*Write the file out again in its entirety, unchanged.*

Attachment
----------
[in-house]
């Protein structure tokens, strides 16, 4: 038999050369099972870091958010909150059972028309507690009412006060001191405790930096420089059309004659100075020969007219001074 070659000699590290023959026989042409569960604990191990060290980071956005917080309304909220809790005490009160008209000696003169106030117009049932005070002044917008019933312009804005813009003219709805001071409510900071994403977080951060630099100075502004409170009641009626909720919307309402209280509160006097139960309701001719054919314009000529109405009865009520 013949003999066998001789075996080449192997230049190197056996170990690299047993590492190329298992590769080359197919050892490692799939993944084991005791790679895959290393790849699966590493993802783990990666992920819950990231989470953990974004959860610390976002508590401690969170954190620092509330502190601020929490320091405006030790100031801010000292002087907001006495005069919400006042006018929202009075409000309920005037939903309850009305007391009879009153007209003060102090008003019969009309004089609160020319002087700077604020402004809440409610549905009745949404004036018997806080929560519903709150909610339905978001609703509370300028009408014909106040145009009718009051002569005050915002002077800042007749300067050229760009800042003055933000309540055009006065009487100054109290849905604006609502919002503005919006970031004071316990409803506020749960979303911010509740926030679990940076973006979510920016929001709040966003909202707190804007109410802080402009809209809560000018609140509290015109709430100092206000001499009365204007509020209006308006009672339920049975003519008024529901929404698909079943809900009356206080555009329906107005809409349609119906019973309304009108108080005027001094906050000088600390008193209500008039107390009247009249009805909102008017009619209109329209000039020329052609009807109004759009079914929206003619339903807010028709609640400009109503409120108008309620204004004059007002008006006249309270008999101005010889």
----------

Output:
[in-house]
């Protein structure tokens, strides 16, 4: 038999050369099972870091958010909150059972028309507690009412006060001191405790930096420089059309004659100075020969007219001074 070659000699590290023959026989042409569960604990191990060290980071956005917080309304909220809790005490009160008209000696003169106030117009049932005070002044917008019933312009804005813009003219709805001071409510900071994403977080951060630099100075502004409170009641009626909720919307309402209280509160006097139960309701001719054919314009000529109405009865009520 013949003999066998001789075996080449192997230049190197056996170990690299047993590492190329298992590769080359197919050892490692799939993944084991005791790679895959290393790849699966590493993802783990990666992920819950990231989470953990974004959860610390976002508590401690969170954190620092509330502190601020929490320091405006030790100031801010000292002087907001006495005069919400006042006018929202009075409000309920005037939903309850009305007391009879009153007209003060102090008003019969009309004089609160020319002087700077604020402004809440409610549905009745949404004036018997806080929560519903709150909610339905978001609703509370300028009408014909106040145009009718009051002569005050915002002077800042007749300067050229760009800042003055933000309540055009006065009487100054109290849905604006609502919002503005919006970031004071316990409803506020749960979303911010509740926030679990940076973006979510920016929001709040966003909202707190804007109410802080402009809209809560000018609140509290015109709430100092206000001499009365204007509020209006308006009672339920049975003519008024529901929404698909079943809900009356206080555009329906107005809409349609119906019973309304009108108080005027001094906050000088600390008193209500008039107390009247009249009805909102008017009619209109329209000039020329052609009807109004759009079914929206003619339903807010028709609640400009109503409120108008309620204004004059007002008006006249309270008999101005010889």